Oral anticoagulant treatment in rheumatoid arthritis patients with atrial fibrillation results of an international audit

Int J Cardiol Heart Vasc. 2022 Sep 12:42:101117. doi: 10.1016/j.ijcha.2022.101117. eCollection 2022 Oct.


Objective: To describe the prevalence of atrial fibrillation (AF) in patients with rheumatoid arthritis (RA), and to evaluate the proportion of patients with AF receiving guideline-recommended anticoagulation for prevention of stroke, based on data from a large international audit.

Methods: The cohort was derived from the international audit SUrvey of cardiovascular disease Risk Factors in patients with Rheumatoid Arthritis (SURF-RA) which collected data from 17 countries during 2014-2019. We evaluated the prevalence of AF across world regions and explored factors associated with the presence of AF with multivariable logistic regression models. The proportion of AF patients at high risk of stroke (CHA2DS2-VASc ≥ 2 in males and ≥ 3 in females) receiving anticoagulation was examined.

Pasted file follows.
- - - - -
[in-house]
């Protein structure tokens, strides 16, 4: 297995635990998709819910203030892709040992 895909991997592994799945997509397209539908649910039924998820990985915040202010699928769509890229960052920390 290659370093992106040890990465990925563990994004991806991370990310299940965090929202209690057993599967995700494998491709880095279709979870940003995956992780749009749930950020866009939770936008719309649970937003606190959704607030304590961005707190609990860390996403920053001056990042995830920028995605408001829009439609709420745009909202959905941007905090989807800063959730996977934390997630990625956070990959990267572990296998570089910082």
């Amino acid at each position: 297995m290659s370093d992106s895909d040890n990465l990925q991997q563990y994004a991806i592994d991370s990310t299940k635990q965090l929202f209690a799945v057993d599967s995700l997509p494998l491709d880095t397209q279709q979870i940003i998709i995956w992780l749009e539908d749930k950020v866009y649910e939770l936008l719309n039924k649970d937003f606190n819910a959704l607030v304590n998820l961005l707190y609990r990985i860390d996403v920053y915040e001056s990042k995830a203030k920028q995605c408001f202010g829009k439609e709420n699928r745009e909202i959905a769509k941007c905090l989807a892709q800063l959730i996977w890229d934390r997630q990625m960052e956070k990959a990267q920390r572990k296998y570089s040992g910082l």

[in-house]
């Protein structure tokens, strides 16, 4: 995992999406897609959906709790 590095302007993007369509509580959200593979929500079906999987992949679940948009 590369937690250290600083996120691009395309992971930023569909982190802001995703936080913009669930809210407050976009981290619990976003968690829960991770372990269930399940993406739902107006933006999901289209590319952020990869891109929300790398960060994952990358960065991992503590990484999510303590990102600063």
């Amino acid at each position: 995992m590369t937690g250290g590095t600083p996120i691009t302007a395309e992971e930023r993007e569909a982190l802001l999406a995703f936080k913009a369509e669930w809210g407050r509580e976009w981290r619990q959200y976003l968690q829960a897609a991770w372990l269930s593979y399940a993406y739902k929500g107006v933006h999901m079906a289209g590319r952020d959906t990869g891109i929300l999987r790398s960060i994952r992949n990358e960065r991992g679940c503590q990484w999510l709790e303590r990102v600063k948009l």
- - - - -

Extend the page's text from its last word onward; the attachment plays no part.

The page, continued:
Results: Of the total SURF-RA cohort (n = 14,503), we included RA cases with data on whether the diagnosis of AF was present or not (n = 7,665, 75.1% women, mean (SD) age 58.7 (14.1) years). A total of 288 (3.8%) patients had a history of AF (4.4% in North America, 3.4% in Western Europe, 2.8% in Central and Eastern Europe and 1.5% in Asia). Factors associated with the presence of AF were older age, male sex, atherosclerotic cardiovascular disease, heart failure and hypertension. Two-hundred and fifty-five (88.5%) RA patients had a CHA2DS2-VASc score indicating recommendation for oral anticoagulant treatment, and of them, 164 (64.3%) were anticoagulated.

Conclusion: Guideline-recommended anticoagulant therapy for prevention of stroke due to AF may not be optimally implemented among RA patients, and requires special attention.

Keywords: Anticoagulation; Atrial fibrillation; Pharmacotherapy; Rheumatoid arthritis.